The web Browser you are currently using is unsupported, and some features of this site may not work as intended. Please update to a modern browser such as Chrome, Firefox or Edge to experience all features Michigan.gov has to offer.
Great Lakes water safety
Great Lakes water safety
Great Lakes can be dangerous. Keep water and pier safety in mind.
The Great Lakes are large, powerful water systems prone to dangerous currents that can threaten even the most experienced swimmer. Rip and structural currents, high waves and other dangerous currents and wave conditions can occur along beaches, near the outlets of rivers and near structures such as piers and breakwalls.
According to the Great Lakes Surf Rescue Project data, which tracks drownings across Michigan, there have been 1,170 Great Lakes drownings since 2010, with 108 of those drownings in 2022 alone.
Great Lakes flag warning system at state-designated swim beaches
If you see double red flags, you are not allowed to enter the water from the beach. Unless otherwise directed, visitors can still enjoy spending time on the beach. Risks can include, but are not limited to:
- Severe weather events identified by the National Weather Service.
- Hazardous waves and/or dangerous water conditions present.
- Active rescue or recovery efforts.
- Water contamination.
- Unsafe debris washing ashore.
Closures/limits can also be identified by park signage and/or by verbal communication from DNR parks or law enforcement staff.
An exception is made for surfers using wind-powered or self-propelled wave-riding boards when they enter at their own risk and follow safety rules. Read Land Use Order 5.1.6 for full details.
State-designated swim beaches offer safety features
Whether located on the Great Lakes or inland, state-designated swim beaches in state parks offer additional safety measures and visual cautions. It's important to note that not all state parks have designated swim areas. These areas are identified by:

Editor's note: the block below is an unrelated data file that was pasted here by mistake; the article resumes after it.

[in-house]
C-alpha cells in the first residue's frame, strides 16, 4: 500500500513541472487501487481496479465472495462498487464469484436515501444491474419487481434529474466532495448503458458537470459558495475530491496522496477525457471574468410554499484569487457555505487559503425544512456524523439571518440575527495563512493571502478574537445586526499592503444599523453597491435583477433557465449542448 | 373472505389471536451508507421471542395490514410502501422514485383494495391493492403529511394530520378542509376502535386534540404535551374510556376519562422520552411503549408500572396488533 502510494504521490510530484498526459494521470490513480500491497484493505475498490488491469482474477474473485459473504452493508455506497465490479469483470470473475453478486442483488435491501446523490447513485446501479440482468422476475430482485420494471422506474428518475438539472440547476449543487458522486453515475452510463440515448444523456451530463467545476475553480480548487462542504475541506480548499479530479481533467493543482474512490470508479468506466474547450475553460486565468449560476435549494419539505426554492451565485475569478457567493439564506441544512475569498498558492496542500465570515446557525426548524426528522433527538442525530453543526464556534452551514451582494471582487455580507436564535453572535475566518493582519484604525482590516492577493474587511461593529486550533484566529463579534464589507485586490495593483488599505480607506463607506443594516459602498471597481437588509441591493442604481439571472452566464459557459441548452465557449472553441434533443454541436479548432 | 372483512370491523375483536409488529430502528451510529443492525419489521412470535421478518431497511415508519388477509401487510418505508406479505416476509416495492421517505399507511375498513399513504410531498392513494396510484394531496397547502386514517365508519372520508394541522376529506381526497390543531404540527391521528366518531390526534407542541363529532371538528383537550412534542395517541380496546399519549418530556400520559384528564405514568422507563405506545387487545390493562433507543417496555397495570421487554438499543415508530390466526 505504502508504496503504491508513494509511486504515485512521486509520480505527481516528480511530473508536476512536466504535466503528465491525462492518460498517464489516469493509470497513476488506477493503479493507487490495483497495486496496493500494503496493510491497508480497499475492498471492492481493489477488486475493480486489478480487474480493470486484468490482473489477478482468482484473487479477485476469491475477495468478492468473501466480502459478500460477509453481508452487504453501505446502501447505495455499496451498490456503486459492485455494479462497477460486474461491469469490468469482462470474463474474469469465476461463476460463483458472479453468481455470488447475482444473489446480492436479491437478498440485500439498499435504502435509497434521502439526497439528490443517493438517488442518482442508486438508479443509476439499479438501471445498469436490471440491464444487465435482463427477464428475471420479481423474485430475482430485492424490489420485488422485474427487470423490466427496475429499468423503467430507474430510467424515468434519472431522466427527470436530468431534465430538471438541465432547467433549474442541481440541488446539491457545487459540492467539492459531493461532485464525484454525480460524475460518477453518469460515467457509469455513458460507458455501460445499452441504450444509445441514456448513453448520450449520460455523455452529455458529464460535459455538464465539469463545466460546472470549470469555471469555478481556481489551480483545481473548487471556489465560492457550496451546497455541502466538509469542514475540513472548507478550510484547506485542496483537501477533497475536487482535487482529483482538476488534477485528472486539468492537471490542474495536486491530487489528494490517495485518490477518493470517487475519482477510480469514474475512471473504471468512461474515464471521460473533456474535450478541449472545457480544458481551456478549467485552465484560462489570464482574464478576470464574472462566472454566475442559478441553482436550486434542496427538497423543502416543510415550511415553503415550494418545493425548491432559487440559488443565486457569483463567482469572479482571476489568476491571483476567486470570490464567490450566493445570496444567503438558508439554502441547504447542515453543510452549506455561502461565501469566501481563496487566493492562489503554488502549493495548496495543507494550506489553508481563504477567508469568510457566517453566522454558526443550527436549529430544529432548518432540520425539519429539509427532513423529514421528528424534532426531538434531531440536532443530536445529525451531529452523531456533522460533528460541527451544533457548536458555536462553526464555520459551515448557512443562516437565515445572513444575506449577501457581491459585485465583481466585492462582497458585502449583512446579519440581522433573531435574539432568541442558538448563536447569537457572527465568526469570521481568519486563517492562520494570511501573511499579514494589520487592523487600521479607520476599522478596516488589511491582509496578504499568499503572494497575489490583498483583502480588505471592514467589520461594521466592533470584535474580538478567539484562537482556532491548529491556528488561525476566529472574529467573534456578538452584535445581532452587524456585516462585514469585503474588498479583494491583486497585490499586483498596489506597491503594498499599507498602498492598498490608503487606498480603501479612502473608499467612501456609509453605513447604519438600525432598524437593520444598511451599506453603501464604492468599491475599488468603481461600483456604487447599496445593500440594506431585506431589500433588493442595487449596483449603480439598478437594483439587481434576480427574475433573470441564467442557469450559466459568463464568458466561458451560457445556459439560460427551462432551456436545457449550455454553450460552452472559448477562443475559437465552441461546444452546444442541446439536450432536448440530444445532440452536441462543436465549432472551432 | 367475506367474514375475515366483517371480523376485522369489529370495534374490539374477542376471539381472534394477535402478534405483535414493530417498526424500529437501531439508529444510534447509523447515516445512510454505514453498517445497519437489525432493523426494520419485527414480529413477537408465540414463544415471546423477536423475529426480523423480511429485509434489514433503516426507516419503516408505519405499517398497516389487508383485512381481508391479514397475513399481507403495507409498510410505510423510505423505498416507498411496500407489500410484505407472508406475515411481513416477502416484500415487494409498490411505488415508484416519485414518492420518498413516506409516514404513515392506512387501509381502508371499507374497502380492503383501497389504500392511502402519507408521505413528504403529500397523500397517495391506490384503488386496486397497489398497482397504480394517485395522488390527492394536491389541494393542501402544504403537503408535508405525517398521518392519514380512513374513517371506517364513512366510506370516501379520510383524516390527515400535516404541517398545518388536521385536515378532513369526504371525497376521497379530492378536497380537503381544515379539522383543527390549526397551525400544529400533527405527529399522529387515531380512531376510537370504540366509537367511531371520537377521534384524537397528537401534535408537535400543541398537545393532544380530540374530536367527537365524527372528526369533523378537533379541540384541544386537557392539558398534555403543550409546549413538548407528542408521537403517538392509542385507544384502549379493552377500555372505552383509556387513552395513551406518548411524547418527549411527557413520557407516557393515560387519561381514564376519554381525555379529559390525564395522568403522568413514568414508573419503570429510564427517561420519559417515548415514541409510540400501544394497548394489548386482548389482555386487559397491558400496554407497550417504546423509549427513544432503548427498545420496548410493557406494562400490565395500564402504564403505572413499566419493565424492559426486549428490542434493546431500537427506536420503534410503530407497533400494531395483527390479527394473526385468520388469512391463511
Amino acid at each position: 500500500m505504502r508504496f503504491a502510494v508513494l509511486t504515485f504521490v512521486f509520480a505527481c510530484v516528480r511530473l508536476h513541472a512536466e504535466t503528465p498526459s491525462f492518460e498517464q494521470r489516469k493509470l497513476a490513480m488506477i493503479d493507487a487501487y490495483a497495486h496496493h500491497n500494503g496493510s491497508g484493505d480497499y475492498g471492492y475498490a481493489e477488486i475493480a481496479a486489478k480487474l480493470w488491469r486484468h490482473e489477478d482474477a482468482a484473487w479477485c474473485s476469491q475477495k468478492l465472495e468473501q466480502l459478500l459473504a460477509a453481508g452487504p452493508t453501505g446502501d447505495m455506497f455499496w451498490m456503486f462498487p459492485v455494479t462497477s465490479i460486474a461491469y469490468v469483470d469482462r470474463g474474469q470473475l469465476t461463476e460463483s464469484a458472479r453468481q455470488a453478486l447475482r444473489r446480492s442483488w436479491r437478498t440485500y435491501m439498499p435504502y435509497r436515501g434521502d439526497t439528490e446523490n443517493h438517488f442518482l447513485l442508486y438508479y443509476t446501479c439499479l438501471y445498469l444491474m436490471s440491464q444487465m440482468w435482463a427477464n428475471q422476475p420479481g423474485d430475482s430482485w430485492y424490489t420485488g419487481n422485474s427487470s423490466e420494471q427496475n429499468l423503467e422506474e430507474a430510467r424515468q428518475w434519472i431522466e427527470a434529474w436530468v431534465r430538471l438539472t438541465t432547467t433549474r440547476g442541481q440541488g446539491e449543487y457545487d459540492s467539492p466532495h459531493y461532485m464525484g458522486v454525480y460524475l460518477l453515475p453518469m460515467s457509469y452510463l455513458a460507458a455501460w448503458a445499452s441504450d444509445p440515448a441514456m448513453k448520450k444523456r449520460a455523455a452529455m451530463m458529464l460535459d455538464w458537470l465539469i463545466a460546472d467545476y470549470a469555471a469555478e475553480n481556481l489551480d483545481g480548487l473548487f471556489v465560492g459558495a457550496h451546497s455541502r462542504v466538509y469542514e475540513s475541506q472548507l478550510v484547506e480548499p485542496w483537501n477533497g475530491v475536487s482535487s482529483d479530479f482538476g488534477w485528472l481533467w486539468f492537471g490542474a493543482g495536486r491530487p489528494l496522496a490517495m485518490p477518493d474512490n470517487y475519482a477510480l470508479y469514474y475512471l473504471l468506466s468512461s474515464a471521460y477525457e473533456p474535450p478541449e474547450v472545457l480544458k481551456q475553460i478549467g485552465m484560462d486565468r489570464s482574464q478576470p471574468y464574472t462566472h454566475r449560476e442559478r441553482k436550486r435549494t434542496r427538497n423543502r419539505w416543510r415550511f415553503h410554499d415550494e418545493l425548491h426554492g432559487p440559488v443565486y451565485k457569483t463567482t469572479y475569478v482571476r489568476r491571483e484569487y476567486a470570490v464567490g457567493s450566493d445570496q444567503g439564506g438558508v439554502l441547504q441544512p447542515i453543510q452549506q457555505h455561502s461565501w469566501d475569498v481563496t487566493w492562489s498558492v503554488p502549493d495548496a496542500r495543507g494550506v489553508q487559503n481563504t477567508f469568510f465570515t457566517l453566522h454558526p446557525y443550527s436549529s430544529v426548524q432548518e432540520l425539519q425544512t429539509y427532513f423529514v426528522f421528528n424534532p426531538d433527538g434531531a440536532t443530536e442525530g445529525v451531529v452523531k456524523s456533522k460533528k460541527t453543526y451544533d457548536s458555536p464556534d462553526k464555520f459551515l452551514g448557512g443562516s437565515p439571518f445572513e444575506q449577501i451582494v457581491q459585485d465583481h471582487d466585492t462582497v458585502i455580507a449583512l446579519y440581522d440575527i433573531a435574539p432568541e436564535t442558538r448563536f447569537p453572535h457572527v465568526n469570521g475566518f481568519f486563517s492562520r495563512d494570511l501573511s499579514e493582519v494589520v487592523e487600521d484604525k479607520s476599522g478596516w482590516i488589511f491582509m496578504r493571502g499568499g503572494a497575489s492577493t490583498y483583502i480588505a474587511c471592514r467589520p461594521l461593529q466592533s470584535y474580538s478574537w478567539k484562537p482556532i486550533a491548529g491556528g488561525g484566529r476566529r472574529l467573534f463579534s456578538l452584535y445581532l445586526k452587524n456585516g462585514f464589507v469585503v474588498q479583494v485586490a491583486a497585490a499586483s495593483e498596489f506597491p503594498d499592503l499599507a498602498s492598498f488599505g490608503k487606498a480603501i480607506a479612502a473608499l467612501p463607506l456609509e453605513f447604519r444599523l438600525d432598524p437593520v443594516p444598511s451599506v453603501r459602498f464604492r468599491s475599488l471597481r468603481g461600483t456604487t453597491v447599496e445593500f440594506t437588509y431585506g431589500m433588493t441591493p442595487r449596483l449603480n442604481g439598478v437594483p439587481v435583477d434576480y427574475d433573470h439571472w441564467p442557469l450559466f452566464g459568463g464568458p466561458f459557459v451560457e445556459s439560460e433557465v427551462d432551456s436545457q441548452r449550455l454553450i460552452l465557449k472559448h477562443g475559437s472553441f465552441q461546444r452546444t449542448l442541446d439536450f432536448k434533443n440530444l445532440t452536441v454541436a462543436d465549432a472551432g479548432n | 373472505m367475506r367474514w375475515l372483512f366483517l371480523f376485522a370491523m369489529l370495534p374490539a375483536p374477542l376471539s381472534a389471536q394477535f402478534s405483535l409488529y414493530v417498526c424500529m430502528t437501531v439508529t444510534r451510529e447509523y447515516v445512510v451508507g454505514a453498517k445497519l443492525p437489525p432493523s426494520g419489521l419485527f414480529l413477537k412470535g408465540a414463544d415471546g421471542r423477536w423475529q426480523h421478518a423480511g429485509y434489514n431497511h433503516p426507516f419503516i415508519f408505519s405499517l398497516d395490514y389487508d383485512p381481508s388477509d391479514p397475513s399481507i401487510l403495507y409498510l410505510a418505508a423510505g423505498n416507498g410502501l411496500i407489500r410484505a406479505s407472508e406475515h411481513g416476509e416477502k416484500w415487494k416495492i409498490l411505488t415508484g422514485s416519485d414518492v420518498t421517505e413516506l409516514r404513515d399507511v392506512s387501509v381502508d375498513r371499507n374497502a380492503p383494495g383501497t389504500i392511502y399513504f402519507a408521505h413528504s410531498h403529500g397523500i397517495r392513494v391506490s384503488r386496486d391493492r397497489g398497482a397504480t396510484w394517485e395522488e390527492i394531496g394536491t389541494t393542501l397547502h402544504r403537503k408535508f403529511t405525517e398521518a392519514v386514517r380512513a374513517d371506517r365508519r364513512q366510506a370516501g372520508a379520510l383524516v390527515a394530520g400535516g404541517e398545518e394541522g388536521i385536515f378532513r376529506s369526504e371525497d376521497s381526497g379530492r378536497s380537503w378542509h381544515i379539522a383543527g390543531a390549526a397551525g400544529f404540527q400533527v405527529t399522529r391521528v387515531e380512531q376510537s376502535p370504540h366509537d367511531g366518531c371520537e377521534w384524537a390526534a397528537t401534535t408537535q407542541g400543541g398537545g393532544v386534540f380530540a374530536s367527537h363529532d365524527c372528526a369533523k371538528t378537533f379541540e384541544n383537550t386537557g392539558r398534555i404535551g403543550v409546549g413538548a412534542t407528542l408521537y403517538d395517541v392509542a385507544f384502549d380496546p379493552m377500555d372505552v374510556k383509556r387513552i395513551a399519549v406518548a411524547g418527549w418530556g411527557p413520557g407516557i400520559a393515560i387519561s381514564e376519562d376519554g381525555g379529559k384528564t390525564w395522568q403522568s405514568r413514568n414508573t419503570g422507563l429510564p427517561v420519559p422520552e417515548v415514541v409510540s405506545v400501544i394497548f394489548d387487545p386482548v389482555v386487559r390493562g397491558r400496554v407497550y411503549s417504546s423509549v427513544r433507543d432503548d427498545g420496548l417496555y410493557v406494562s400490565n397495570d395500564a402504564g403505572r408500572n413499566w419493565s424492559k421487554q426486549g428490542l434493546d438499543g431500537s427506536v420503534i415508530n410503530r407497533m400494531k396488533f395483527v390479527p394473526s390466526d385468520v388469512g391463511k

- Markers and/or buoys.
- Water depth less than 5 feet at the time of installation (and inspected approximately every 14 days).
- A beach flag warning system (only in state-designated swim beaches along the Great Lakes in nearly 30 state parks).
- Access to lifesaving flotation device and equipment.
- Other site-specific safety measures, such as electronic messaging boards, signage and public address systems.
There are no beach guards (or life guards) at state parks, so never swim alone and always keep a close watch over children. It's especially important to bring U.S. Coast Guard-approved life jackets, especially for young, new and inexperienced swimmers.
Find state parks with designated swim areas(* = located on a Great Lake)
About dangerous currents
Types of currents
In the Great Lakes, swimmers are most likely to encounter one of five common currents:
- Rip currents.
- Structural currents.
- Channel currents.
- Longshore currents.
- Outlet currents (river channel).
How to escape a current
FLIP OVER ONTO YOUR BACK AND FLOAT
- Keep head above water.
- Calm yourself down from fear and panic; don't panic.
- Conserve your energy.
FOLLOW: Follow the safest path to safety / out of the water.
- Do not fight the current.
- Follow the current to assess which way it's flowing. Swim perpendicular to the flow.
- Too tired to swim, continue floating and try to signal for help.
Pier safety / structural currents
Piers create furiously strong underwater currents. The currents are called structural currents and can be found alongside structures, such as piers and breakwalls. When paired with others longshore or rip currents, the combination can create a washing machine effect, moving swimmers from one dangerous current area to another with no clear path to safety.
- Never jump off or swim near piers and breakwalls.
- If you end up swimming near pier and are trapped, call for help. Call for someone to throw life ring or anything that floats. Get to ladder, if possible.
Additional safety tips
- Never swim alone, always keep close watch over children and bring U.S. Coast Guard-approved life jackets, especially for new and inexperienced swimmers.
- Keep close watch of children: Stay within arm's reach and have them wear a U.S. Coast Guard-approved life jacket.
- If you see someone in trouble, call for help and throw the lifesaving device or anything else that floats. Avoid entering the water if possible and, if you must go, wear a life jacket.
- Use caution or avoid the use of recreational flotation devices when strong offshore winds are present.
- In an emergency, immediately call 911. At Holland and Grand Haven state parks, use the nearest red zone number boards (located on the beach) to help relay your location as accurately as possible.
- During certain weather conditions, the force of water and waves crashing over the surface can easily wash someone off a structure.
- Some state parks along the Great Lakes have life jacket loaner stations available.
- Check local weather reports and lake conditions before and during your beach trip. Visit the National Weather Service at weather.gov/greatlakes/beachhazards.